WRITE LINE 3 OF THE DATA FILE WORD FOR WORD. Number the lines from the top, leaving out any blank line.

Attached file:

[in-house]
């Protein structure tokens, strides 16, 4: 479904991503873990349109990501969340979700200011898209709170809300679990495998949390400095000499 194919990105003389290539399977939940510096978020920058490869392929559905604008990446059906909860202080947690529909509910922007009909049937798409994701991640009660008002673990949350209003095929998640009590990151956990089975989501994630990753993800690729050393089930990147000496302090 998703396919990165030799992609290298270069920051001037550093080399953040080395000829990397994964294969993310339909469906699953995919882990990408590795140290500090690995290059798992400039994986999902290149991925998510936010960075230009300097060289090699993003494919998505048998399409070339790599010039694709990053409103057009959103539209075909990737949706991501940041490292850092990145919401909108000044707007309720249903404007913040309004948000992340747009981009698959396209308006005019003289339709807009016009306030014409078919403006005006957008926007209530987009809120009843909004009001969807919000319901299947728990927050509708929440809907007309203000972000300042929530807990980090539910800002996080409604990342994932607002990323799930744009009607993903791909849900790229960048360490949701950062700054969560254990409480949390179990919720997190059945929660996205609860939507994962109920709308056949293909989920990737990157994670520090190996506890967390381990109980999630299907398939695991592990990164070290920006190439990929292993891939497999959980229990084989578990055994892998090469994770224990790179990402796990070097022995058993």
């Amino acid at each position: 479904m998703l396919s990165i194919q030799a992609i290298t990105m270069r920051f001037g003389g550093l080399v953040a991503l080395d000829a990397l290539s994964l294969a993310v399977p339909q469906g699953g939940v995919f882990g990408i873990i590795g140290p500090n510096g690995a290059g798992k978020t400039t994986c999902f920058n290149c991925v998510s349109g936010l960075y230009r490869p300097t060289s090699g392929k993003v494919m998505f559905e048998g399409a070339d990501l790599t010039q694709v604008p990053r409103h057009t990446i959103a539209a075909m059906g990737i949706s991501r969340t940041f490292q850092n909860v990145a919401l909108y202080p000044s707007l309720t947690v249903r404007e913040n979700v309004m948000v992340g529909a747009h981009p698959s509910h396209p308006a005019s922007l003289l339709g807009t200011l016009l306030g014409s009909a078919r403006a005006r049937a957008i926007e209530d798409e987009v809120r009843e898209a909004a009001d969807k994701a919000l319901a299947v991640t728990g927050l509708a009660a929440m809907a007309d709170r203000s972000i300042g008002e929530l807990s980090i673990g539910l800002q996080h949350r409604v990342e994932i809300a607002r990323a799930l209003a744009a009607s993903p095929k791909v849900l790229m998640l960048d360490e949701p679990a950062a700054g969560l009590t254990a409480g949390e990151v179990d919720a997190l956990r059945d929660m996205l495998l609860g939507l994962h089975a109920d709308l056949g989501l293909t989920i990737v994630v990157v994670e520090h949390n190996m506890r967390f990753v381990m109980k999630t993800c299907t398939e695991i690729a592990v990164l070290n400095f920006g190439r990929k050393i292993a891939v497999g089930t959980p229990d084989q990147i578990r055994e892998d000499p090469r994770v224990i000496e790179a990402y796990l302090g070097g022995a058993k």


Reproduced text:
């Amino acid at each position: 479904m998703l396919s990165i194919q030799a992609i290298t990105m270069r920051f001037g003389g550093l080399v953040a991503l080395d000829a990397l290539s994964l294969a993310v399977p339909q469906g699953g939940v995919f882990g990408i873990i590795g140290p500090n510096g690995a290059g798992k978020t400039t994986c999902f920058n290149c991925v998510s349109g936010l960075y230009r490869p300097t060289s090699g392929k993003v494919m998505f559905e048998g399409a070339d990501l790599t010039q694709v604008p990053r409103h057009t990446i959103a539209a075909m059906g990737i949706s991501r969340t940041f490292q850092n909860v990145a919401l909108y202080p000044s707007l309720t947690v249903r404007e913040n979700v309004m948000v992340g529909a747009h981009p698959s509910h396209p308006a005019s922007l003289l339709g807009t200011l016009l306030g014409s009909a078919r403006a005006r049937a957008i926007e209530d798409e987009v809120r009843e898209a909004a009001d969807k994701a919000l319901a299947v991640t728990g927050l509708a009660a929440m809907a007309d709170r203000s972000i300042g008002e929530l807990s980090i673990g539910l800002q996080h949350r409604v990342e994932i809300a607002r990323a799930l209003a744009a009607s993903p095929k791909v849900l790229m998640l960048d360490e949701p679990a950062a700054g969560l009590t254990a409480g949390e990151v179990d919720a997190l956990r059945d929660m996205l495998l609860g939507l994962h089975a109920d709308l056949g989501l293909t989920i990737v994630v990157v994670e520090h949390n190996m506890r967390f990753v381990m109980k999630t993800c299907t398939e695991i690729a592990v990164l070290n400095f920006g190439r990929k050393i292993a891939v497999g089930t959980p229990d084989q990147i578990r055994e892998d000499p090469r994770v224990i000496e790179a990402y796990l302090g070097g022995a058993k």